“Everyone you will ever meet knows something you don’t.” – Bill Nye
One of the best training experiences I ever had was taking a course from Eugene Emerson Jennings at Michigan State University. In addition to being a professor, Jennings was counsel to the stars. He was a personal coach to many executives who led the massive auto industry in Detroit in the 70s.
Jennings regarded business as a complicated maze. He watched to see who navigated it well and discerned that they possessed certain skills that helped them. He called those with these skills “Maze Bright.”
The quote from Bill Nye, the Science Guy, reminded me of the “Maze Bright” lesson. Jennings said “Maze Bright” people focus on gathering information from others. The logic is this: you know what you know. The idea is to learn from others and further develop your own information base.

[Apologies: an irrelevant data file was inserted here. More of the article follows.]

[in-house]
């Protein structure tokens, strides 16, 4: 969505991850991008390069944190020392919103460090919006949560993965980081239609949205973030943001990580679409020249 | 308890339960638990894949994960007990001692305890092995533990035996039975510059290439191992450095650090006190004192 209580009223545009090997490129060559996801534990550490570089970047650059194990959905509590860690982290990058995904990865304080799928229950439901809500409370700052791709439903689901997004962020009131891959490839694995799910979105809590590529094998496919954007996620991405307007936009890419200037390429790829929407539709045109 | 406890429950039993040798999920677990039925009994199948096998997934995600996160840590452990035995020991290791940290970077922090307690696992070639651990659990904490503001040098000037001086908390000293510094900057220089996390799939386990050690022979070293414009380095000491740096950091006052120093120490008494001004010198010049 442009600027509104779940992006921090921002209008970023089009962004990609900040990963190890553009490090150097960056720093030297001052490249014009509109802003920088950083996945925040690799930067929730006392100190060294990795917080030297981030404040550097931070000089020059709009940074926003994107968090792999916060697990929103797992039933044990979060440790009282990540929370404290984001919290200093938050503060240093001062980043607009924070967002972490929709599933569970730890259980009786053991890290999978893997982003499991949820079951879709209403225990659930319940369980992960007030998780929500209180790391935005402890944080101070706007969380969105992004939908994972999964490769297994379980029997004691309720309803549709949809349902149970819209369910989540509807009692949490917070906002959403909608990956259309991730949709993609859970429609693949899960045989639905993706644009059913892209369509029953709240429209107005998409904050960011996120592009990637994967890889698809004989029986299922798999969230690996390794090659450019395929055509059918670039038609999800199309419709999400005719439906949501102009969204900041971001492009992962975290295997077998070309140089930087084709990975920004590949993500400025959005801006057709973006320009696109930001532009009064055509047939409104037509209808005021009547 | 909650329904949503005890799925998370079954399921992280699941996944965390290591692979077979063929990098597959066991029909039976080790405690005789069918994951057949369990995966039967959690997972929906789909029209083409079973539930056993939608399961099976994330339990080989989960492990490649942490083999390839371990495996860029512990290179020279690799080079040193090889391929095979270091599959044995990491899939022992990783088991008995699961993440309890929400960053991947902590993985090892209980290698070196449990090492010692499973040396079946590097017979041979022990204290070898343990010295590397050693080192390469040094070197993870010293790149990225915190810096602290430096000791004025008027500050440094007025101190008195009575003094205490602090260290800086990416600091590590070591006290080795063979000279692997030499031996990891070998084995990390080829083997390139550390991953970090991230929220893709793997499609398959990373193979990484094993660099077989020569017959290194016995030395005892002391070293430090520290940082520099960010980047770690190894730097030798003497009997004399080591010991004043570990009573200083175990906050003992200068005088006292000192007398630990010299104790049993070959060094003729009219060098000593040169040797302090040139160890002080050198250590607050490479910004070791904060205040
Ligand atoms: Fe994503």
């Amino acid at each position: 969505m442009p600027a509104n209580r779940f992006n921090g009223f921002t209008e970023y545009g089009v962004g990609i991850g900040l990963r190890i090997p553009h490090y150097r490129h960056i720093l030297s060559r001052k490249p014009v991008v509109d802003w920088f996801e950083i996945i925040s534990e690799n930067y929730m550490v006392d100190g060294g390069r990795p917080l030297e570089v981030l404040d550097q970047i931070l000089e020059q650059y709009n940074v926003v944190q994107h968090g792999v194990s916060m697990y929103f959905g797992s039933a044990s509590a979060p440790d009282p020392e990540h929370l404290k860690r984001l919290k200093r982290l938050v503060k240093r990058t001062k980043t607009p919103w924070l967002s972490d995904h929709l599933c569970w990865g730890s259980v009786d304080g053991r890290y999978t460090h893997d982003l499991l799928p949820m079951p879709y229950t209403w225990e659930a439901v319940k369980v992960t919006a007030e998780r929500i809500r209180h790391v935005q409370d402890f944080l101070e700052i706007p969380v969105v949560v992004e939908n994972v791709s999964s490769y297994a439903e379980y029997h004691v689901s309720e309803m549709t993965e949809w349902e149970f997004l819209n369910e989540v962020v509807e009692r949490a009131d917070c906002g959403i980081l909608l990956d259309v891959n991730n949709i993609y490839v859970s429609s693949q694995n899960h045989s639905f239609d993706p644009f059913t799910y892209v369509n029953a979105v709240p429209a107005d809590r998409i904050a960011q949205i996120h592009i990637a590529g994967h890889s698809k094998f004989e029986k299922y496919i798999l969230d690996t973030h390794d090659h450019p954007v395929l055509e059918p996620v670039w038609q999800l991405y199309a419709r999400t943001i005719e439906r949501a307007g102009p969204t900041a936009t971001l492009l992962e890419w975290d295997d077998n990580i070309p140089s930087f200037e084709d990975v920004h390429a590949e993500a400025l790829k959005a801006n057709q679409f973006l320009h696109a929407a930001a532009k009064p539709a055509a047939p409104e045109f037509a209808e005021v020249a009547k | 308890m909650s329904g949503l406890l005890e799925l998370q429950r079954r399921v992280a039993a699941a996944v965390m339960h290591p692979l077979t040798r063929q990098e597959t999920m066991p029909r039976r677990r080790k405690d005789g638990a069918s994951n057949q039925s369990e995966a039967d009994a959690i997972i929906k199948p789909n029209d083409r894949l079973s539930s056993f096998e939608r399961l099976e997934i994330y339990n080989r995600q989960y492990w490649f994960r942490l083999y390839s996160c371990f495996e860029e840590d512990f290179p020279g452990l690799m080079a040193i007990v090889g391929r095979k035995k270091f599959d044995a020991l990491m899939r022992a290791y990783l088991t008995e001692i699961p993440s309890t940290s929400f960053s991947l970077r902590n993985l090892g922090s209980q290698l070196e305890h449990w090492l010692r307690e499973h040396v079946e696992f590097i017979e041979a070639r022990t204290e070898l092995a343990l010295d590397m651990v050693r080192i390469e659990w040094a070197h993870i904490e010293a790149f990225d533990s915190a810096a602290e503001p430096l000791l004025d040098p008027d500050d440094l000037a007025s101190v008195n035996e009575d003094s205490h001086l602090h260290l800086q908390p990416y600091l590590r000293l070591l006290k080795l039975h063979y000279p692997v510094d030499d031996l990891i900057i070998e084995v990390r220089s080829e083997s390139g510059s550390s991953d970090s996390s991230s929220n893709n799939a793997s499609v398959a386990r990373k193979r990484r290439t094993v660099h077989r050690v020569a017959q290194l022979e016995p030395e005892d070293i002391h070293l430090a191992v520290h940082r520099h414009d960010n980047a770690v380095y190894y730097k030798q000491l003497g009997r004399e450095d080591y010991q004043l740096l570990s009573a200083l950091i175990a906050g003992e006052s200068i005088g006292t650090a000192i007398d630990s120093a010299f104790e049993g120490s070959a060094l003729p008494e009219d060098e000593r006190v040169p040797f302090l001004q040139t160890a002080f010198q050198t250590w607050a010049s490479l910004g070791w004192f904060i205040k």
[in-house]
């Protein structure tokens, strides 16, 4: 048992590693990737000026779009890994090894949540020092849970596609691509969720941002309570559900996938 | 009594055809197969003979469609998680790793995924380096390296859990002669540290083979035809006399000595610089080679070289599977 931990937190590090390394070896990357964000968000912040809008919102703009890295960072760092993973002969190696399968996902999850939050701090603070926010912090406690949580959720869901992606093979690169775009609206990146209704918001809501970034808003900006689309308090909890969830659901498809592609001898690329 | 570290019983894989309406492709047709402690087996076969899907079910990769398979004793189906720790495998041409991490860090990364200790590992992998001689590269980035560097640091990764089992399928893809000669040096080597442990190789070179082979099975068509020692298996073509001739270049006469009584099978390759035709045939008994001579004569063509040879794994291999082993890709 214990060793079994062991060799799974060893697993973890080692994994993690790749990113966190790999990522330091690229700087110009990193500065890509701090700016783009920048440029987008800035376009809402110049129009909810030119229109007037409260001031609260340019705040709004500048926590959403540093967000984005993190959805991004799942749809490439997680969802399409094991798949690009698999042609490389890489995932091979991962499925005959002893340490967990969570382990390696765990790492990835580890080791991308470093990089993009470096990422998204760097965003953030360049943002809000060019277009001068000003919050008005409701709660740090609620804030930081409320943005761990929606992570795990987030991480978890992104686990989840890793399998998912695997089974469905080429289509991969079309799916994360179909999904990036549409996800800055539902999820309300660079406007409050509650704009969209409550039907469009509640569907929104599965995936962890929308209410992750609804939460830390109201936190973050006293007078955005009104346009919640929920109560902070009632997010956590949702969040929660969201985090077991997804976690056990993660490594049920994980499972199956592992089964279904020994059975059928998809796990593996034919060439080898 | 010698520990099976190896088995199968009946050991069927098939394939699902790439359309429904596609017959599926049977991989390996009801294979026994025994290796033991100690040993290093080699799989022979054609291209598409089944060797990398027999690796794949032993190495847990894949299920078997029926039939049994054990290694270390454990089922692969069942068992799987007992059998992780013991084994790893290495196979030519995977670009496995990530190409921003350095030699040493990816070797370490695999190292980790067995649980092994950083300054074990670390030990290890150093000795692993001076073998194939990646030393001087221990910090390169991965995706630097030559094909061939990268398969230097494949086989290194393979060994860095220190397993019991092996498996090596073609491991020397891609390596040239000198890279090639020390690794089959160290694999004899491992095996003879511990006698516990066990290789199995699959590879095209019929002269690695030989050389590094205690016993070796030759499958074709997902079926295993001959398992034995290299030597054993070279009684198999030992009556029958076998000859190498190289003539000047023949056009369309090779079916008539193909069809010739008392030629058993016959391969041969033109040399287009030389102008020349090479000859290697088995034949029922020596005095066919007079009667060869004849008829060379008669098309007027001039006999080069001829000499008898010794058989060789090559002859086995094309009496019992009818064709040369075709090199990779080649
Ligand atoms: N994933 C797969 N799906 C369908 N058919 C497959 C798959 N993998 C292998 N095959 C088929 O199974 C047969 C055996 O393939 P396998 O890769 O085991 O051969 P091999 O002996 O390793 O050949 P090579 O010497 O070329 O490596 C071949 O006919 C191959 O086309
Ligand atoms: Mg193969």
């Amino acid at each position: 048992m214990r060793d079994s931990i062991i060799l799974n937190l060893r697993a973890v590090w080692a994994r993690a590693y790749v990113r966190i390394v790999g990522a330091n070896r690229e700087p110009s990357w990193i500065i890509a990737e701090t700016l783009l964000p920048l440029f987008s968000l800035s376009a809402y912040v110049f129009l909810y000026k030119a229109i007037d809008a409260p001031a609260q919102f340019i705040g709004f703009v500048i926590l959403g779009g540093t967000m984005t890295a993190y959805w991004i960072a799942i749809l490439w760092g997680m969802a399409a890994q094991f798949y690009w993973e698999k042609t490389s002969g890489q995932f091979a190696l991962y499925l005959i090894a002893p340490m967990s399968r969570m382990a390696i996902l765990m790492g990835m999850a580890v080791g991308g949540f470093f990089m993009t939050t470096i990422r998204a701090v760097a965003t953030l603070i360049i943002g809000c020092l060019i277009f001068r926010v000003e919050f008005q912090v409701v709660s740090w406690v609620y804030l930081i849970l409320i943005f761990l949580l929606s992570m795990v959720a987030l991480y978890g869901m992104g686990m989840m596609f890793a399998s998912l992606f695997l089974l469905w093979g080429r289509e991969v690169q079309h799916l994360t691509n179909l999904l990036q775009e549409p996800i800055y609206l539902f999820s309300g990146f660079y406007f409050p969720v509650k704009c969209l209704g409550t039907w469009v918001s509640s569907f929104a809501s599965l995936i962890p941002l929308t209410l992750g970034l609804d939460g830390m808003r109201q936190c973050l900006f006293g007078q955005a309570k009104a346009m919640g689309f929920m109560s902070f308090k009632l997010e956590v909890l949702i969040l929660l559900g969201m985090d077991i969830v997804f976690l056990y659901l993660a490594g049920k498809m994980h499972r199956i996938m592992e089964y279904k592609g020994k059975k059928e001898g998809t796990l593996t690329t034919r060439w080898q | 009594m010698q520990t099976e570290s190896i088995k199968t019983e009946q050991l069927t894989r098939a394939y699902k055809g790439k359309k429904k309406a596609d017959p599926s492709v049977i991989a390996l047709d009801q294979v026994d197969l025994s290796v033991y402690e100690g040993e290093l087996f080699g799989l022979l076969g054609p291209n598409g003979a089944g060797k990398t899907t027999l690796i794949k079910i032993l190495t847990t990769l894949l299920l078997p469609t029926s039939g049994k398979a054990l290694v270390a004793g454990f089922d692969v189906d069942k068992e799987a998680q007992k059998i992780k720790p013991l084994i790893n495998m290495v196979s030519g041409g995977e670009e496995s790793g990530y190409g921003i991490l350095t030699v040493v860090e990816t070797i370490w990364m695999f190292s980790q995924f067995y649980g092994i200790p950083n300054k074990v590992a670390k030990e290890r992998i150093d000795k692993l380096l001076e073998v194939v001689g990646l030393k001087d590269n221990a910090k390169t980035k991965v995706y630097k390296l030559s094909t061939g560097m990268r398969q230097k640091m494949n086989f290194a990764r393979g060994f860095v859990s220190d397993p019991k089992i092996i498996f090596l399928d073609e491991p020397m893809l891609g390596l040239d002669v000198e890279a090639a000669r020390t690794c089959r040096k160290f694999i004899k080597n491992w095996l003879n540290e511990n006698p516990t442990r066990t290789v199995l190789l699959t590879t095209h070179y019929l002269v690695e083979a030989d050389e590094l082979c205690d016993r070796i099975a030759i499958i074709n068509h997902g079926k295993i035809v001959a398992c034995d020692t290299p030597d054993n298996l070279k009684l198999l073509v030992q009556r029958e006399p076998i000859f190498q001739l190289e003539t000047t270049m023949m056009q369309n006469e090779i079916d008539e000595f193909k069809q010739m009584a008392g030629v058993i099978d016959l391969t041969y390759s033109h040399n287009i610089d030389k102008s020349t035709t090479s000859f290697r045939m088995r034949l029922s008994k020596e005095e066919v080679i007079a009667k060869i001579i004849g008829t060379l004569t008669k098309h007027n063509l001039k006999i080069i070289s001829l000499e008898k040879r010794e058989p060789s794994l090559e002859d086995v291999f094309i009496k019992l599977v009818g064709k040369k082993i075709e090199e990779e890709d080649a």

So, the skills are simple:
- Listen rather than talk. You can’t learn if you are talking.
- Ask questions versus giving answers. Use your talking time to probe. Get others to share their insight and knowledge.
- Seek to understand the meaning of what is being said as compared to the literal words spoken. A discerning, careful listener “reads between the lines.” He discerns by inflection and tone what points are emphasized. He seeks to understand more about the situation. Understanding the meaning helps you ask better questions. It gives you the opportunity to listen more.
These strategies are simple to understand but challenging to implement. We get affirmed when we speak up. We earn the praise of our teachers when we raise our hands and give the answers.
It takes a rare discipline and insight to change gears and shift to the “Maze Bright” skill set. But it works!